Silk Painting

Fluid paints silk and other finely woven fabrics. Order from this comprehensive selection of silk paints which include Deka Silk, the extensive colour range of Javana silk paints, Pebeo Setasilk and Jacquard Dye-na-flow. The paints can be applied using the traditional silk painting method of stretching the silk fabric on a frame, dipping the fabric into the paints for tie-dye effects, or by applying them with a spray applicator.

Auxiliary products include silk outliners which are used to ouline areas of the design so that the paint is restrained within the outliner borders. Waterbased silk outliners are sometimes confused with rubber based gutta outliners which are usually used with steam fix silk dyes to achieve the same objective. There are also a choice of primers available to buy which help prevent the spread of the fluid paints and allow for watercolour painting techniques. These primers, or anti-spreads, are applied to the silk fabric and allowed to dry prior to painting and include Jacquard No-Flow and Deka Silk Covering White.

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The paints are set on fabric by ironing to make the colours permanent and washfast. They leave a slight change to the feel of the silk fabric, depending on how much paint has been applied. If it is important to ensure that the handle and drape of the fabric is not impaired, such as in clothing, we recommend silk dyes as an alternative method of colouring the material.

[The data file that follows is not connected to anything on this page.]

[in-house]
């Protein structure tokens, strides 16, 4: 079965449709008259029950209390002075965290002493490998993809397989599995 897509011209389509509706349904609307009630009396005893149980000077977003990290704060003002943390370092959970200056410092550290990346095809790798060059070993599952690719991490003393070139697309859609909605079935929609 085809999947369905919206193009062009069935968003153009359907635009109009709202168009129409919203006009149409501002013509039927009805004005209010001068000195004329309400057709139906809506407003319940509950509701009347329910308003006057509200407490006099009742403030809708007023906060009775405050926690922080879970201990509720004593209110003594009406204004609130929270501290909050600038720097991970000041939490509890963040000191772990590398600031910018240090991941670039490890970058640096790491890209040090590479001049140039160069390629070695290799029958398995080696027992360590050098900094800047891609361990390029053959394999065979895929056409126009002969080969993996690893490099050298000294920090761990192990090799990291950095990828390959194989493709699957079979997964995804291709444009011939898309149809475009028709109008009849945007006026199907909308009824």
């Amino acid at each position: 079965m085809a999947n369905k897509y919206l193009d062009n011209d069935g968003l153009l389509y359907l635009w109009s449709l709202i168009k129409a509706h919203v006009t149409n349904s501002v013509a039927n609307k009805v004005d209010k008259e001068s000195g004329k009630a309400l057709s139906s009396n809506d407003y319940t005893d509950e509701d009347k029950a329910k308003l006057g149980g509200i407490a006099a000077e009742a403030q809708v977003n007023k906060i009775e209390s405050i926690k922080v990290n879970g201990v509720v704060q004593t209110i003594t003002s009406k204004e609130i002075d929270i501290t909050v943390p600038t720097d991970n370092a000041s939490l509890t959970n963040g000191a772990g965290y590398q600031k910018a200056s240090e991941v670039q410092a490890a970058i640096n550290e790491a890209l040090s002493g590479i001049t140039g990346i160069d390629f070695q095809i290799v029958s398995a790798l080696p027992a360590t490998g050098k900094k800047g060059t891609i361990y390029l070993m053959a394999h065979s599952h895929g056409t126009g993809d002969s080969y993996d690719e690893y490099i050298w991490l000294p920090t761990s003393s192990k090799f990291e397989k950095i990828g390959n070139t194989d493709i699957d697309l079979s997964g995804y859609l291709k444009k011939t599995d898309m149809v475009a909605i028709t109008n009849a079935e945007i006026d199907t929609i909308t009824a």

The steam-fix silk dyes include the soluble H Dupont Classique dyes and Jacquard Silk dyes. The dyes are applied in exactly the same way as the silk paints and as the colours do not sit on the surface of the material (paints contain pigment, while dyes are a chemical which bonds with the fibres) the handle of the fabric remains unaffected. You can find out how to steam-fix dyes in our Blog post.

The choice of silk fabrics from George Weil include the finely woven, translucent Pongee and the slightly heavier Habotai. These silks have a smooth reflective finish and are perfect for silk painting and dyeing techniques. Also included are the sheer gauze chiffon which can be dyed or used for Nuno feltmaking, the Crepe de Chine woven from high-twist yarns and degummed after weaving to give a flexible fabric with soft drape, plus the heavier Noil Gauze and Noil Poplin woven from the remaining fibres from the cocoon carding. The Velvet fabric incorporates a silk backing with a viscose pile and can be used to create devore fabric. All these fabrics are sold in multiples of 1 metre lengths and material is cut to one continuous length where more than 1 metre is order. For great value, the silk Pongee and Habotai are also available to buy on 6 metre and 45 metre rolls, making them cost effective for workshops and classrooms.

In addition to the material lengths, there are a large choice of ready made silk scarves, ties and cushion covers and you can save 15% when you order 12 or more of any one item.

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